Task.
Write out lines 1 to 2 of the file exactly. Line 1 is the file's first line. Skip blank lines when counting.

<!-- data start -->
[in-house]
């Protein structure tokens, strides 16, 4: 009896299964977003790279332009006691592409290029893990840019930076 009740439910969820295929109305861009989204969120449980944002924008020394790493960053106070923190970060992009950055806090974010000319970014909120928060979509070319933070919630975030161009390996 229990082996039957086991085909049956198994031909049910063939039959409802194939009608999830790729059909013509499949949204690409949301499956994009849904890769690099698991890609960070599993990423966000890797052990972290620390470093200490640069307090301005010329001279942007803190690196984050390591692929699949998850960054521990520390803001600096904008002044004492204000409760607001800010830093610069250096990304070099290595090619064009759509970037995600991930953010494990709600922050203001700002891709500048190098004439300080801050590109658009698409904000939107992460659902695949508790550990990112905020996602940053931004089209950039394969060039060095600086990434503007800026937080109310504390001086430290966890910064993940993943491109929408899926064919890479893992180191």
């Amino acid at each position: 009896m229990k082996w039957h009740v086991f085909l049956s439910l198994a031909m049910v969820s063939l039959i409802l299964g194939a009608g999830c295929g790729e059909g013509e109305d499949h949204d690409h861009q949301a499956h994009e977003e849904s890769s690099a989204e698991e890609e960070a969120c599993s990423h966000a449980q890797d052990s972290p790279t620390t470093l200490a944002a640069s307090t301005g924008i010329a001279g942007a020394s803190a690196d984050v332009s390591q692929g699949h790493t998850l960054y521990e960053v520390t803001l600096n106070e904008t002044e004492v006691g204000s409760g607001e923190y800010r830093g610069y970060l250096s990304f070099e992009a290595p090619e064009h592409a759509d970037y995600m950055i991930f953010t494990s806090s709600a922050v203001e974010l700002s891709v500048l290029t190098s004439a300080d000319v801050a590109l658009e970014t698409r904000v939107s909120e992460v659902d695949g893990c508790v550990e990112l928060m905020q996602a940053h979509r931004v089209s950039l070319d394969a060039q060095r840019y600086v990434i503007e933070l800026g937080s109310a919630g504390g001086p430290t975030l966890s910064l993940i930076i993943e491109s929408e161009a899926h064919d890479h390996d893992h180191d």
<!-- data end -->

[in-house]
């Protein structure tokens, strides 16, 4: 009896299964977003790279332009006691592409290029893990840019930076 009740439910969820295929109305861009989204969120449980944002924008020394790493960053106070923190970060992009950055806090974010000319970014909120928060979509070319933070919630975030161009390996 229990082996039957086991085909049956198994031909049910063939039959409802194939009608999830790729059909013509499949949204690409949301499956994009849904890769690099698991890609960070599993990423966000890797052990972290620390470093200490640069307090301005010329001279942007803190690196984050390591692929699949998850960054521990520390803001600096904008002044004492204000409760607001800010830093610069250096990304070099290595090619064009759509970037995600991930953010494990709600922050203001700002891709500048190098004439300080801050590109658009698409904000939107992460659902695949508790550990990112905020996602940053931004089209950039394969060039060095600086990434503007800026937080109310504390001086430290966890910064993940993943491109929408899926064919890479893992180191």